Trash collector

Jakarta, July 2009.

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Saturday, September 05, 2009

Traditional Javanse beauty

Woman in sarong and kebaya (traditional blouse-dress).

Jakarta, July 2009.

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Friday, September 04, 2009

Parking assistance

Services you might not have asked for but which always come to you. 

Cirebon, May 2009.

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Thursday, September 03, 2009

Baby grave: how the dead grow with the alive

Losing a child is probably one of the worst kind of losses anyone could possibly go through. The way Torajan people bury babies may offer some comfort. Babies less than six month old are buried in big trees. A square hole is opened in the tree trunk and the little corpse put inside. The trees must have a white sap, so that the dead babies can feed on them like on breast milk. So can they, who were denied the opportunity to grow on themselves, grow with the tree that carries them.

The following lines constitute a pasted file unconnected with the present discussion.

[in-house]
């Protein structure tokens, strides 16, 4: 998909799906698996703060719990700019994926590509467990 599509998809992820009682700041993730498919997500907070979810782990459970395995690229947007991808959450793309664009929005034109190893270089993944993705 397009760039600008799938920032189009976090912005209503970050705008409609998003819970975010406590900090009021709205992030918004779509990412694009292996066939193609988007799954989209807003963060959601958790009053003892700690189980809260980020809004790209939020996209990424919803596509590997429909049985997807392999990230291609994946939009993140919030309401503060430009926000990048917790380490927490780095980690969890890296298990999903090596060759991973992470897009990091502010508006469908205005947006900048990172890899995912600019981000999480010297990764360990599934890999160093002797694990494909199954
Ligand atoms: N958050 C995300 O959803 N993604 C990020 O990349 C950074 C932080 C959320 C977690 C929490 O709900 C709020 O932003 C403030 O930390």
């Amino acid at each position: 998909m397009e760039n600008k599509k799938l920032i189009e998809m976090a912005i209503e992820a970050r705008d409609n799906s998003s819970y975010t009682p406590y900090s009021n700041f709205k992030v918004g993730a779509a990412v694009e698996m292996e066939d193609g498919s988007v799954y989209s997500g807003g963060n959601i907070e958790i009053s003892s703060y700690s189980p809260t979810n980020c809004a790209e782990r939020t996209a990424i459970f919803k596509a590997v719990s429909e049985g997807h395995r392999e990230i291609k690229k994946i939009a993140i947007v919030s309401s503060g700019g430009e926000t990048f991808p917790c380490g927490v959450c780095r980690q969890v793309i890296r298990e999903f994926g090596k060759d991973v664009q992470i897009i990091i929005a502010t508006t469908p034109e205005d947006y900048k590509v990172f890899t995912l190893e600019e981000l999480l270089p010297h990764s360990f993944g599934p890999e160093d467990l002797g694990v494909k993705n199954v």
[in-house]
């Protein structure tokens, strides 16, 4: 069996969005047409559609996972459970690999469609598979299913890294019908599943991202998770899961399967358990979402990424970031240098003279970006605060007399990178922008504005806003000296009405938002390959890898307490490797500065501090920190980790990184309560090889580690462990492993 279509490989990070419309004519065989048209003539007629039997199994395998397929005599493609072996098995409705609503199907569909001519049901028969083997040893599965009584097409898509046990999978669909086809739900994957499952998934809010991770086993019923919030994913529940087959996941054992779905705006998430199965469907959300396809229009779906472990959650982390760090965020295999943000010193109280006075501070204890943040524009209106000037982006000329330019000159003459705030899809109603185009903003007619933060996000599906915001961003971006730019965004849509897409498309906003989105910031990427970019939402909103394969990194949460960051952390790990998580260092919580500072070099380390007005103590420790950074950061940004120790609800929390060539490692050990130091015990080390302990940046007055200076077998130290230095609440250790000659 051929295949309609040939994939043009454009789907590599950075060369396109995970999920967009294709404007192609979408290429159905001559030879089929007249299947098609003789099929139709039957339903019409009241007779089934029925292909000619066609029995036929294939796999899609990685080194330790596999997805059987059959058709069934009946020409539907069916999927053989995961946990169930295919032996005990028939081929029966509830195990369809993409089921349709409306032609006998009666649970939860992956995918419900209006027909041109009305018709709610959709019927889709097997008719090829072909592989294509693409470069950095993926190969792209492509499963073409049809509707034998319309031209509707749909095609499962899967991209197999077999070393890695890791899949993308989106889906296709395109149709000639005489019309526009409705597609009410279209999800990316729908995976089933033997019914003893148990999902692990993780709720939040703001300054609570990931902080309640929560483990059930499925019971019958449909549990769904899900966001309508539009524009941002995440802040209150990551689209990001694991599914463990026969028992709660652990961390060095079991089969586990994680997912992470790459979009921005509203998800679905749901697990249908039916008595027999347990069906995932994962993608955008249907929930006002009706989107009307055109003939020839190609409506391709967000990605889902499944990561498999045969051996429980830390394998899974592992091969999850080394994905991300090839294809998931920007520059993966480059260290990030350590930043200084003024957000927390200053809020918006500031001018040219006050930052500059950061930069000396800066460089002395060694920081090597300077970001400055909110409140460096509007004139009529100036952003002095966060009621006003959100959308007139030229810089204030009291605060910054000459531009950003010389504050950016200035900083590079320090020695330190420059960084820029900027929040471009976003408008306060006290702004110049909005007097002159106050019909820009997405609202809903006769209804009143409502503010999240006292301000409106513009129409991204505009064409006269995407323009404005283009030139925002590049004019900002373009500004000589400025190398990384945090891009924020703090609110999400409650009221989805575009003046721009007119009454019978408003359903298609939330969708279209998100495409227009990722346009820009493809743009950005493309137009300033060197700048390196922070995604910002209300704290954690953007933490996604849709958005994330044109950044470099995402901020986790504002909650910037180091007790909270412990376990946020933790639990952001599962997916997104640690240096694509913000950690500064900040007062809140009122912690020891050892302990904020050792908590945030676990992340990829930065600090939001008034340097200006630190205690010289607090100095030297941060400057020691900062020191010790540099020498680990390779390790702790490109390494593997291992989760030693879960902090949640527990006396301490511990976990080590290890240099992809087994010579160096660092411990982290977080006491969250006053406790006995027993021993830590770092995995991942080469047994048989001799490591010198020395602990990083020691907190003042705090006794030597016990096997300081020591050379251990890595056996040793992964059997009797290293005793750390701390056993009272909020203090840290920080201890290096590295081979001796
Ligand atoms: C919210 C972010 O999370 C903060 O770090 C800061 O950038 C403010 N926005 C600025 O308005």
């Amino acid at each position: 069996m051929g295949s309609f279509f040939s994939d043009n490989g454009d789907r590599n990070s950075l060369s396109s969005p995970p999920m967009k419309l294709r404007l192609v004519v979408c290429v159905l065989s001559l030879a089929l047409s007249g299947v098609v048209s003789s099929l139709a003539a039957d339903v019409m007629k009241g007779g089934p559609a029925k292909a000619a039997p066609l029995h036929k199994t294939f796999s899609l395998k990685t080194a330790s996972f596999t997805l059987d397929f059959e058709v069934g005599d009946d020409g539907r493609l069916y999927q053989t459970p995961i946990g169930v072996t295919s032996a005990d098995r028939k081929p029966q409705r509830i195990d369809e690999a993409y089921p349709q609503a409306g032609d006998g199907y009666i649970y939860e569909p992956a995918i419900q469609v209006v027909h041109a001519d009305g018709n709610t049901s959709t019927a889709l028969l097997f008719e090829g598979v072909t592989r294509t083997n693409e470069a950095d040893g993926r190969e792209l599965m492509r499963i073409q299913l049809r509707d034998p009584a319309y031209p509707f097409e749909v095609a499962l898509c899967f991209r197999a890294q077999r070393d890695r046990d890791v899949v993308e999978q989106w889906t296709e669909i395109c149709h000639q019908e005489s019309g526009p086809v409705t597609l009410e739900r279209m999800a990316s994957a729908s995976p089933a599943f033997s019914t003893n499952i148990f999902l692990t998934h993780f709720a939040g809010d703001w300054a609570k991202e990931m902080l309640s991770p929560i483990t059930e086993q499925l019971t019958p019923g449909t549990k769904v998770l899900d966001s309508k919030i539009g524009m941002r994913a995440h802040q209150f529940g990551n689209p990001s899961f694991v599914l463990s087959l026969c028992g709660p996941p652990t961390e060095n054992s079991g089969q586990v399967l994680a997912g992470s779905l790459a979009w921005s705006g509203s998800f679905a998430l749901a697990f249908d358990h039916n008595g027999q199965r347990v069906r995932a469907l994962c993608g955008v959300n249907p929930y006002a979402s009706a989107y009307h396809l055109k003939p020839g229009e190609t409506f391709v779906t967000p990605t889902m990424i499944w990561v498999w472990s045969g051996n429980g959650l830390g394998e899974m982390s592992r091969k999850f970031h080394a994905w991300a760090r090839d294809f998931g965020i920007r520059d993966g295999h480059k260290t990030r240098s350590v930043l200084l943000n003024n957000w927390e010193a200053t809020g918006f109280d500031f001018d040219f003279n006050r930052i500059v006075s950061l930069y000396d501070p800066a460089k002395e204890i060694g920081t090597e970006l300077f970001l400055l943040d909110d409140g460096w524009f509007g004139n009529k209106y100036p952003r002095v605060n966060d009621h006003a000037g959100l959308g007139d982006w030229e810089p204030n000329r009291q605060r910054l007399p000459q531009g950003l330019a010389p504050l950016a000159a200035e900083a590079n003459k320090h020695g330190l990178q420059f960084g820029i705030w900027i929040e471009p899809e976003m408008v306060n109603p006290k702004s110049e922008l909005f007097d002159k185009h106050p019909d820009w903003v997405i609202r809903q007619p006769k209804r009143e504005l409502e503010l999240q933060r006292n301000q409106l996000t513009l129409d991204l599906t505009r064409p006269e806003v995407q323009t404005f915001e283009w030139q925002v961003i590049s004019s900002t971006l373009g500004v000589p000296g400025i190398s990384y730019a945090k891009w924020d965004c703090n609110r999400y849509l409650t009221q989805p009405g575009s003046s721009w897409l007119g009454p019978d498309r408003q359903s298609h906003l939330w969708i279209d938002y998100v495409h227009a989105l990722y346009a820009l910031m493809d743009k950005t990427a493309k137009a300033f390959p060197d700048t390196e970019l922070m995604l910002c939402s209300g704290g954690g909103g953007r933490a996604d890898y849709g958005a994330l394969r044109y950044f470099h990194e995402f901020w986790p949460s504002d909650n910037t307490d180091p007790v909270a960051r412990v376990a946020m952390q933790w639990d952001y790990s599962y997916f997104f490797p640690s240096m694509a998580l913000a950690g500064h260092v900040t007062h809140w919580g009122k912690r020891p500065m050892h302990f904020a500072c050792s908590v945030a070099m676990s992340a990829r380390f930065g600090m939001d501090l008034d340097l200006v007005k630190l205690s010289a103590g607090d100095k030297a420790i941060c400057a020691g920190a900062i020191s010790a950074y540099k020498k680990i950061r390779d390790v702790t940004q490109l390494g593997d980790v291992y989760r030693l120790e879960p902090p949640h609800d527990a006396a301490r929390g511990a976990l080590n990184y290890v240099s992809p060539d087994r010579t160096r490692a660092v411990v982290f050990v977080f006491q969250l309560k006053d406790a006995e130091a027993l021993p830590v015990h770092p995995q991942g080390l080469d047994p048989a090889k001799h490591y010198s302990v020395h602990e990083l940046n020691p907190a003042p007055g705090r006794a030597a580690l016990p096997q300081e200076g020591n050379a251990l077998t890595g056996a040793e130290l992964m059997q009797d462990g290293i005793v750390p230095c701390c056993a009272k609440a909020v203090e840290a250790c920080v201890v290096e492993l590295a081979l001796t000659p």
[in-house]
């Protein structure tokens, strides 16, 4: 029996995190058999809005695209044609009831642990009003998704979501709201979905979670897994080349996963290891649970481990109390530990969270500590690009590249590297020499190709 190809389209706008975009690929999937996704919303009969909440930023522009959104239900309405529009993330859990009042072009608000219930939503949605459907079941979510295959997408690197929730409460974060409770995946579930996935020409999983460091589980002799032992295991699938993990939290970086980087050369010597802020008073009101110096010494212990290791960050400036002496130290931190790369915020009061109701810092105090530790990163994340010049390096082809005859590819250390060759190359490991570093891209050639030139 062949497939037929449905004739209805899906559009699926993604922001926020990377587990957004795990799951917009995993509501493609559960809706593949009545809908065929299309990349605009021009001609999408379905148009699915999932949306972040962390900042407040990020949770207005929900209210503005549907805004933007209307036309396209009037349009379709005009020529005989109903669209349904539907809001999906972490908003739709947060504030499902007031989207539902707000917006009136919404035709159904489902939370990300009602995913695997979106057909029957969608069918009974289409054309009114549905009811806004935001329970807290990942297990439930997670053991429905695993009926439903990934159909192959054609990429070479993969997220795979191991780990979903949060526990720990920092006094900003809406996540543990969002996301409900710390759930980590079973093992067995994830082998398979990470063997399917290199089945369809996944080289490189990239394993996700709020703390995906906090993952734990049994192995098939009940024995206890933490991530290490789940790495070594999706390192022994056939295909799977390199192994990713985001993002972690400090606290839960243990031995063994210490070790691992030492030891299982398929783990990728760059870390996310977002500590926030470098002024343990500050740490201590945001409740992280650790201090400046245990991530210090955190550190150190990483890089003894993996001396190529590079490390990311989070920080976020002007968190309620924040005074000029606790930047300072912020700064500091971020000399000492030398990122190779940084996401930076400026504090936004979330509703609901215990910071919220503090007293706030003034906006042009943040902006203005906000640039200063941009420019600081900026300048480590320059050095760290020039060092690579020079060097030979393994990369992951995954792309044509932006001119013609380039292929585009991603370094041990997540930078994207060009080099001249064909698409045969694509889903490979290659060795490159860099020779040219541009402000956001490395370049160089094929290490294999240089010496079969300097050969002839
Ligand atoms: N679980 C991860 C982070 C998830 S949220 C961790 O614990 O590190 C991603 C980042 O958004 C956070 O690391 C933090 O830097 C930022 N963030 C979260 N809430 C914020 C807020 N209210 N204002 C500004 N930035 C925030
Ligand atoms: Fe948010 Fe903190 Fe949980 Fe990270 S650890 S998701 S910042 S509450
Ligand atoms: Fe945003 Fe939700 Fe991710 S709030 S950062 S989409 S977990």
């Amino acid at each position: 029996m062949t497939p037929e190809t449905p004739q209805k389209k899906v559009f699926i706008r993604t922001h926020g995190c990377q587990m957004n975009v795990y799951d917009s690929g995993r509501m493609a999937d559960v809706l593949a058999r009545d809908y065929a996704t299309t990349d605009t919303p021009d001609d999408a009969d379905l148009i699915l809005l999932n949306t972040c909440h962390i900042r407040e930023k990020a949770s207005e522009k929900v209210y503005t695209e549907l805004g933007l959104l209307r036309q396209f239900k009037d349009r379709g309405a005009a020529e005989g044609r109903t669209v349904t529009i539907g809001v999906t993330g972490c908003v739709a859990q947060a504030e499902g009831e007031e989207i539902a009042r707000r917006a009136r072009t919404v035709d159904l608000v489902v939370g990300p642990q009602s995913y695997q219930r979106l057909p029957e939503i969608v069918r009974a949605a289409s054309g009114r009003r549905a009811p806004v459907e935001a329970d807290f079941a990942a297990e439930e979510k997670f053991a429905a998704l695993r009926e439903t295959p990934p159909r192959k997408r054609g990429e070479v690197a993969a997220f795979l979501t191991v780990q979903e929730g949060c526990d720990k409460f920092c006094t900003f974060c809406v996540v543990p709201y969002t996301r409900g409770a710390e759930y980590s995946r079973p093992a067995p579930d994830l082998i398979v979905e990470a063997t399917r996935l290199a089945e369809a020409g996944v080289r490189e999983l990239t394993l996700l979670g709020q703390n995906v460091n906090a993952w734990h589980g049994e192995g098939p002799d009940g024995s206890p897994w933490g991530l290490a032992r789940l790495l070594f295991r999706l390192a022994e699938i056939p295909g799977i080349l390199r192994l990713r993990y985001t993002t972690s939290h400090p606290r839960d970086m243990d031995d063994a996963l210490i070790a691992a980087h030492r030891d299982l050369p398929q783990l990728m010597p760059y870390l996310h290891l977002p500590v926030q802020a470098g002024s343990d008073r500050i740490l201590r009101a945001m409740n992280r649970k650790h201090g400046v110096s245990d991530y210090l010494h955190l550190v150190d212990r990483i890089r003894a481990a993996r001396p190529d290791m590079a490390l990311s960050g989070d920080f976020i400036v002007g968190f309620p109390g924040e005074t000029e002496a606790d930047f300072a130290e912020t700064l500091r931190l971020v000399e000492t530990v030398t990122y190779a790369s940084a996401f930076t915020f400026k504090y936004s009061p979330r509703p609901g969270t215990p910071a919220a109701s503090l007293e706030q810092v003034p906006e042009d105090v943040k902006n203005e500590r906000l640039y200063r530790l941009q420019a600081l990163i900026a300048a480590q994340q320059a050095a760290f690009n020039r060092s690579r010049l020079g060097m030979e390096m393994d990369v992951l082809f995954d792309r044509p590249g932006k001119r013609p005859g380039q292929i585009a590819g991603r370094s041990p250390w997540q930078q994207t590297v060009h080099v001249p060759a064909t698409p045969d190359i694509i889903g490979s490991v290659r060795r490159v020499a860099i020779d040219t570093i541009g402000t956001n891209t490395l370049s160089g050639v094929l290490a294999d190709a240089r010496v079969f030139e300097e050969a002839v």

A tree can have as many as 20 graves in it. A special ceremony has to be performed for such a funeral. The food cooked has to be eaten at the burial place, and will not be distributed to outsiders.

Tana Toraja, South Sulawesi, May 2009.

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Wednesday, September 02, 2009

Mystical Cirebon

Cirebon, West-Java, June 2009.

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Tuesday, September 01, 2009

Kaki dua

However, most 'food walks' have five legs...

Jakarta, May 2009.